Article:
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Salvos keep turning up

9 February 2015

Salvos keep turning up

Caption: George Pauza can’t thank The Salvation Army enough for the work they have done on his flood-affected property. 

I just can’t tell you how wonderful it was to see the man from The Salvation Army coming out to us in a dinghy with supplies,” says George Pauza.

“He was the first person we’d seen in a week after the floods left us isolated. They brought out tradesmen, materials, information and basic supplies. They gave of their time and have helped us in every way you could imagine.”

George and his wife, Bianca, live on “Pauzas’ Place”, a rural property 80km from Bundaberg where they once ran a Brahman stud. The couple, now in their 70s and retired from cattle farming, have lived there for 35 years. George is originally from Latvia and Bianca from the former Czechoslovakia.

Just before the floods, the Pauzas had moved antique furniture, valuable books, precious photos and most of their household goods from the top floor of their Queenslander home, downstairs in order to renovate.

“The floods came through, devastated most of our house and took it all,” says George quietly. “We lost everything. Even the locals, who’ve farmed here for generations, have never seen anything like these floods.”

Rebuild project

Volunteers from The Salvation Army “Rebuild” project in Bundaberg worked to make the Pauzas’ house liveable so they could move back in and continue rebuilding their lives.

“The Salvos have given us furniture, bedding and everything we need to get us back on the road,” says George. There is light at the end of this very long tunnel.”

The Pauzas are both battling health problems and Bianca also cares full-time for her elderly mother who is deaf, blind and ill.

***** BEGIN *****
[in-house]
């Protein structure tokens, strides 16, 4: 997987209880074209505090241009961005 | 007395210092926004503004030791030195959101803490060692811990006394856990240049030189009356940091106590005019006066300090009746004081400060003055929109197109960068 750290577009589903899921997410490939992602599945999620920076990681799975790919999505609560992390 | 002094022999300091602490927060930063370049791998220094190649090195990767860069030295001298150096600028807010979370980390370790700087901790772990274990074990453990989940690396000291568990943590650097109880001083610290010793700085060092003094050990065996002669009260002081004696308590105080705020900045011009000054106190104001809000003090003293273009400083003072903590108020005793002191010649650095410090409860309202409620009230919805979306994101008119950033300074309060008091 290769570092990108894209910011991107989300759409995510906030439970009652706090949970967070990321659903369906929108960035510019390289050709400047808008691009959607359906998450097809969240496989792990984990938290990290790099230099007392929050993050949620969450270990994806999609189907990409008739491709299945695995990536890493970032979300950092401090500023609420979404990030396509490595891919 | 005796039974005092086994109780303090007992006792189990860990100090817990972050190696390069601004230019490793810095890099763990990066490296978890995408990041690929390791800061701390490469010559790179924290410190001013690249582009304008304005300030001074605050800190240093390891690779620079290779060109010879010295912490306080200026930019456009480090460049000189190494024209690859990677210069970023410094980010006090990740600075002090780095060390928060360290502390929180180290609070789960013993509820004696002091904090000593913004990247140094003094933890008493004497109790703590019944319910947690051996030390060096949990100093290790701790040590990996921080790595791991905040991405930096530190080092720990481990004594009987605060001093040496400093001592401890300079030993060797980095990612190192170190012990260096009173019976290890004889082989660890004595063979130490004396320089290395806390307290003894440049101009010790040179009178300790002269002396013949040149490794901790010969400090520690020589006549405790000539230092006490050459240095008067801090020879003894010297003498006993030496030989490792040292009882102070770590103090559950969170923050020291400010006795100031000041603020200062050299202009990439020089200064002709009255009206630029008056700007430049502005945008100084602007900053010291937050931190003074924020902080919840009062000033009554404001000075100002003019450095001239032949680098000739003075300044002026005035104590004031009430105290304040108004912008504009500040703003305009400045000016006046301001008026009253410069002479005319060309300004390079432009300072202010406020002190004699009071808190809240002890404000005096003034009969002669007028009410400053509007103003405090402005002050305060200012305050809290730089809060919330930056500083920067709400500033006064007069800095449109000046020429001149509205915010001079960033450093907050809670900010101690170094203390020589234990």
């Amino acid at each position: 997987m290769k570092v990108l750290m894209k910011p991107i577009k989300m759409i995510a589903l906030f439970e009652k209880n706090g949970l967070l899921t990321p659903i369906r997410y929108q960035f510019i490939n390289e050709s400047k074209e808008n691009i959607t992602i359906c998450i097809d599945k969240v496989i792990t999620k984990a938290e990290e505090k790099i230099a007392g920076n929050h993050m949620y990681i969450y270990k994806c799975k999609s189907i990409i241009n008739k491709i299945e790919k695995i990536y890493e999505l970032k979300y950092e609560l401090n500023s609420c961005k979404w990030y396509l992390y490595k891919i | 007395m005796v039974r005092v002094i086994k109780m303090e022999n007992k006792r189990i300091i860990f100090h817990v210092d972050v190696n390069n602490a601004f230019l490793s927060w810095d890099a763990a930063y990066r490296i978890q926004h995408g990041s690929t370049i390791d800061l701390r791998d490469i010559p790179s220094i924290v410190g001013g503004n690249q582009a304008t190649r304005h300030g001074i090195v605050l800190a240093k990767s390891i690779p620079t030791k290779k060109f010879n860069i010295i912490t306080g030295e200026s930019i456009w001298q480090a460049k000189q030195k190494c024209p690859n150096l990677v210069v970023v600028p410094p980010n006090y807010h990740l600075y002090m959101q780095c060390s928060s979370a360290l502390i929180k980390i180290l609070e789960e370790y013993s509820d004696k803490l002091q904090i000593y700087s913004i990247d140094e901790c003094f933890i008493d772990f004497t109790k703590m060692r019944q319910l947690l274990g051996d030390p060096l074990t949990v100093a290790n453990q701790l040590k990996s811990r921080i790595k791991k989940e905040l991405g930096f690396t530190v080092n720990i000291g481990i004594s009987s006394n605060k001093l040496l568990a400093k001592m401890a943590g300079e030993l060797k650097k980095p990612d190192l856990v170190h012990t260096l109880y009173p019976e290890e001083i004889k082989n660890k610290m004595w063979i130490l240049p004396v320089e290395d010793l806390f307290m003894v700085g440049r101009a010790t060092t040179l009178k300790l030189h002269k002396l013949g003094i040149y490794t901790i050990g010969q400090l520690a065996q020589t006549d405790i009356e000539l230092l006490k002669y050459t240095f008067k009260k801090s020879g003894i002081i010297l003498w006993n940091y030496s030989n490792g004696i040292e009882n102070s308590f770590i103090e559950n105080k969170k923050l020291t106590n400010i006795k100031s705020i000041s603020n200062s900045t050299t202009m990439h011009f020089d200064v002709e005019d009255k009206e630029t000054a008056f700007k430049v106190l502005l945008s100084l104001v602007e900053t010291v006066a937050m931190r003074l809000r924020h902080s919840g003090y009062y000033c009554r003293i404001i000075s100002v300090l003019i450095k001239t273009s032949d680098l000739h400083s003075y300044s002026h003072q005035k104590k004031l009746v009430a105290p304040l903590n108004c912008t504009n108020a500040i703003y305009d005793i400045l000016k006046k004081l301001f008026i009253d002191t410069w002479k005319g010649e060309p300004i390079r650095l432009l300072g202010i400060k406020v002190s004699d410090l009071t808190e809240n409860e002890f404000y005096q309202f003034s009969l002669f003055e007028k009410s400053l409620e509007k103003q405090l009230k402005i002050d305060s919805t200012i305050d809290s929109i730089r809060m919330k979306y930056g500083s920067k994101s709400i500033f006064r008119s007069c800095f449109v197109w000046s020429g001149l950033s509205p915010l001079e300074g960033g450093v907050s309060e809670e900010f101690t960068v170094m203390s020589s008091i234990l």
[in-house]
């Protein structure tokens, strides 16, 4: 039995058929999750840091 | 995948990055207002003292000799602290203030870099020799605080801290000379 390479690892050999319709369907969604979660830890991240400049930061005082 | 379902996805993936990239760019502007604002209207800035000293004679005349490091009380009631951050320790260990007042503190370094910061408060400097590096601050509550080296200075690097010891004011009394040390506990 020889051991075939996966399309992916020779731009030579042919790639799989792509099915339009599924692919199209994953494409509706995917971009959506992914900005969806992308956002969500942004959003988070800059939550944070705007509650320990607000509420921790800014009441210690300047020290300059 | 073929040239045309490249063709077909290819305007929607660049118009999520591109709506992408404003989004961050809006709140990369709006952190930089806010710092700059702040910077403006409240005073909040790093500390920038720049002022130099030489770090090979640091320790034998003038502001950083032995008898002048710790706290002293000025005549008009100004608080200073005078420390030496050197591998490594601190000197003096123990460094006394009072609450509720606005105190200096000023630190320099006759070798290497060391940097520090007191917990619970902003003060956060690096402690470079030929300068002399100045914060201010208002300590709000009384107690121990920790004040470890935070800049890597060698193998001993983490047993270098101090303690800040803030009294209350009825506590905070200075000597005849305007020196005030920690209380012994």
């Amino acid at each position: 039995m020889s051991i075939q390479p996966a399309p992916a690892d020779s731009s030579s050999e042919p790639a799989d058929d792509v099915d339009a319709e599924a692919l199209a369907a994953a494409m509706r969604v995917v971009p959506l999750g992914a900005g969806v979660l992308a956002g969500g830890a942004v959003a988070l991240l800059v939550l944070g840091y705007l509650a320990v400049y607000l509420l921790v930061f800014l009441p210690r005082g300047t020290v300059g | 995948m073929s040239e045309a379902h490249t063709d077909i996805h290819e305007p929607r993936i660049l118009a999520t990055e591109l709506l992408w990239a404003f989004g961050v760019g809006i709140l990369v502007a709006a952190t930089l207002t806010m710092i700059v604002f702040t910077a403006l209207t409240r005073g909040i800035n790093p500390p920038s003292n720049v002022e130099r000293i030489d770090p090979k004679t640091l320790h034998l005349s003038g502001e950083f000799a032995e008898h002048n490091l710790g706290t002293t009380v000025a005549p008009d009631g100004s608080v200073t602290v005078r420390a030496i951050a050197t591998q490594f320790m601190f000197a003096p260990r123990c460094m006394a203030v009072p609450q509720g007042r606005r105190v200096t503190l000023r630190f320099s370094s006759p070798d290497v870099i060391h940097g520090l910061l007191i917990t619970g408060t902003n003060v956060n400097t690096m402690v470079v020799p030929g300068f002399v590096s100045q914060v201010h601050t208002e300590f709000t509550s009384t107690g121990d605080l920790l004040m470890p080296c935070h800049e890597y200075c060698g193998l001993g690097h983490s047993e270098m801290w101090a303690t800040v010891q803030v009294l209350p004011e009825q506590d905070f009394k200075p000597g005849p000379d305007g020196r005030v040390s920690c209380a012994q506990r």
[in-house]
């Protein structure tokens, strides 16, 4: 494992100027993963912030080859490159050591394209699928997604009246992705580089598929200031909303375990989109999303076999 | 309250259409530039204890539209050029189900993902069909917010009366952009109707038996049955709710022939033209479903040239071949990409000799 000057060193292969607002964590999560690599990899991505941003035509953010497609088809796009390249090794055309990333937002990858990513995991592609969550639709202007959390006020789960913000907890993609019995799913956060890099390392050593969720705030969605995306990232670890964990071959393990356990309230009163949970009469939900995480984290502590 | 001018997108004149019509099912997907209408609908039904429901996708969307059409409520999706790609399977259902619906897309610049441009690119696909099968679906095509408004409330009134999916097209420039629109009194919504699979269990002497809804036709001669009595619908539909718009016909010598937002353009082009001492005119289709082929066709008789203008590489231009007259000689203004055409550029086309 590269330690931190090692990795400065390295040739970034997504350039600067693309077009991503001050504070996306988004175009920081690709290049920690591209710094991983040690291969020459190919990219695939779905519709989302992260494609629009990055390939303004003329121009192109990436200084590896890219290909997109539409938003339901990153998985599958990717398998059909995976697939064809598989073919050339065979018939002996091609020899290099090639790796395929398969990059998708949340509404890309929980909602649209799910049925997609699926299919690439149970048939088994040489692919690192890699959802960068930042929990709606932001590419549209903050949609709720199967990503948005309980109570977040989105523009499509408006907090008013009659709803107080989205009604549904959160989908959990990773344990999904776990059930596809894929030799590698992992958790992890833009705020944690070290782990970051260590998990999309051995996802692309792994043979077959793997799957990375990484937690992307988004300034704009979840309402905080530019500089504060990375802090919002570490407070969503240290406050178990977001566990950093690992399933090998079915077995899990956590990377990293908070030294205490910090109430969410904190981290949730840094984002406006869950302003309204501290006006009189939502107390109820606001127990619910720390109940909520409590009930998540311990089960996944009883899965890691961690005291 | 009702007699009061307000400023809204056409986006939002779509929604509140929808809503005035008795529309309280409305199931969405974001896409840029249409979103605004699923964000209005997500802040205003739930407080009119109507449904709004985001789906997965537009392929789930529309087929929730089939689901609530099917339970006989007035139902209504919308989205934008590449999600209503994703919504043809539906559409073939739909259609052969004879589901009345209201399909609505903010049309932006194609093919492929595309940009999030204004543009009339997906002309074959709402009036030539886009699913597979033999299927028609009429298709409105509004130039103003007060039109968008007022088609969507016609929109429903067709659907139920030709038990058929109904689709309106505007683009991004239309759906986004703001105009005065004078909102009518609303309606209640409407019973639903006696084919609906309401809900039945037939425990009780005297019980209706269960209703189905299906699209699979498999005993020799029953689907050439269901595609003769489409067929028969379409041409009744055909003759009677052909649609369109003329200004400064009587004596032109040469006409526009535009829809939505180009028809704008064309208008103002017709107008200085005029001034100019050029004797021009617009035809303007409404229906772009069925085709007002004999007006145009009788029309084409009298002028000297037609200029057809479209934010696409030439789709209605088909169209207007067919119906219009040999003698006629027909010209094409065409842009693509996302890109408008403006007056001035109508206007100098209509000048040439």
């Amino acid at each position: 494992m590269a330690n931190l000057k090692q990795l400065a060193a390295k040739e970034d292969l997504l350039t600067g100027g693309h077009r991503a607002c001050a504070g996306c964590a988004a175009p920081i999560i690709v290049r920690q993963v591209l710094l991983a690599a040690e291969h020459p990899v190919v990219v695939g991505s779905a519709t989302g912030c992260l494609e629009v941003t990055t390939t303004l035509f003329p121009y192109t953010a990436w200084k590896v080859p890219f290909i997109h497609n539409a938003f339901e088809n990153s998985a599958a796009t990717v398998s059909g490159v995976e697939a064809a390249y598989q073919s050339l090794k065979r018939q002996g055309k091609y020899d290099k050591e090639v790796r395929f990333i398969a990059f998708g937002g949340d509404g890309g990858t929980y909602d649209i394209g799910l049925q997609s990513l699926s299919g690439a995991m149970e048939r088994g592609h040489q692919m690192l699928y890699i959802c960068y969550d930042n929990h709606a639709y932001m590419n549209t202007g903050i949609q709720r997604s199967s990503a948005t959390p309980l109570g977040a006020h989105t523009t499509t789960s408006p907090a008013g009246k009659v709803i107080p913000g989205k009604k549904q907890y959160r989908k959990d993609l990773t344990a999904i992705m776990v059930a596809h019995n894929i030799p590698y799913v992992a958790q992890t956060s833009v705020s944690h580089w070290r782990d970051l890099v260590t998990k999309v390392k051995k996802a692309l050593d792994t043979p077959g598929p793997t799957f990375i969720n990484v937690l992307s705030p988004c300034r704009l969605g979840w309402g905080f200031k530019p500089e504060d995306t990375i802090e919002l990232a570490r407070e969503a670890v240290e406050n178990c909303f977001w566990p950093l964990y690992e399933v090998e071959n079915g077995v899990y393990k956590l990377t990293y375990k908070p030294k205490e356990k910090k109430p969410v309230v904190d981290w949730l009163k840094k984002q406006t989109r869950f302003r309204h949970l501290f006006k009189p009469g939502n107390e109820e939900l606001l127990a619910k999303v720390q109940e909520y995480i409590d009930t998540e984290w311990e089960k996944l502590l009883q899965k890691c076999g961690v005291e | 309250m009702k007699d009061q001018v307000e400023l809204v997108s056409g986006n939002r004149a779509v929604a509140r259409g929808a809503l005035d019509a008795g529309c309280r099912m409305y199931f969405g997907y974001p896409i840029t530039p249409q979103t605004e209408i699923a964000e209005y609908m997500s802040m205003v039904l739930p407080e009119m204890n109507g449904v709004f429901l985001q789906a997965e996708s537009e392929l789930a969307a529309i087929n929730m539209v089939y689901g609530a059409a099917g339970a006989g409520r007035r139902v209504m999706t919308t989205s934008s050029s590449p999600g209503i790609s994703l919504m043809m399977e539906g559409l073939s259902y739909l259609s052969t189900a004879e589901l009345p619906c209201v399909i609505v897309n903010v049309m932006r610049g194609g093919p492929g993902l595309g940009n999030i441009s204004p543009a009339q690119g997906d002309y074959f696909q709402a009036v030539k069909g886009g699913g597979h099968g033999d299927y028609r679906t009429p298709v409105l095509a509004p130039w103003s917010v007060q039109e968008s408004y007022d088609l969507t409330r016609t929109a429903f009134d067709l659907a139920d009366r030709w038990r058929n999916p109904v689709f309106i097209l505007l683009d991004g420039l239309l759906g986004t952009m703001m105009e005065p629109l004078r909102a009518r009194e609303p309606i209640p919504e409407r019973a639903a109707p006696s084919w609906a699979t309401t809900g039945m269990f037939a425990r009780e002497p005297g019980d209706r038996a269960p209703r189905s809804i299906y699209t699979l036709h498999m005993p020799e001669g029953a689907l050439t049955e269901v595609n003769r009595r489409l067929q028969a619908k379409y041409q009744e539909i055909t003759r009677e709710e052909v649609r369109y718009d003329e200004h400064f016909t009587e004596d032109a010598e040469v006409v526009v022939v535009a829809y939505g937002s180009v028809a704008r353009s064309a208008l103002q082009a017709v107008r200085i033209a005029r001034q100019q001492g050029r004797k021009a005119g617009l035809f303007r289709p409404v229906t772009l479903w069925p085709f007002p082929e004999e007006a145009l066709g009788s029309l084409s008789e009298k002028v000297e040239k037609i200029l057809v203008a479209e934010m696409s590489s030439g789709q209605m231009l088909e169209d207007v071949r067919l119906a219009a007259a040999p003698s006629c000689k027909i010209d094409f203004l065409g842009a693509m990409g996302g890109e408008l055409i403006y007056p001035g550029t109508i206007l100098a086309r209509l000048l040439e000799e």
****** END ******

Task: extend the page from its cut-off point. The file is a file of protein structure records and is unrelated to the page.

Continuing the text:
“We do what we need to and we know that if we need more help, we can ask the Salvos and they will assist us,” says George. “They are just so willing.”

Both George and Bianca agree that the floods and their aftermath have changed their lives completely.

“We didn’t plan or allow for floods, so when they hit it was even more devastating,” says George. “We were not insured because we’d had to spend our money on feeding cattle in the last drought and we just couldn’t afford the astronomical insurance premiums.

“We can never go back to what we were before the floods. Houses come and go but how do you replace memories like photos and the first-edition books that Bianca collected and loved?

“That loss leaves such a void in your life and we’re just too old to start again. Life wasn’t meant to be easy, though, and we will do the best we can.

“The Salvos, they understand this loss and void and that is why they bend over backwards to help people. I’ve never in my life been helped the way the Salvos helped us.”

By Simone Worthing

Photo by Shairon Paterson

The Salvation Army acknowledges the Traditional Owners of country throughout Australia and recognises their continuing connection to land, waters and community. We pay our respects to them and their cultures; and to elders both past and present.

salvationarmy.org.au

13 SALVOS (13 72 58)

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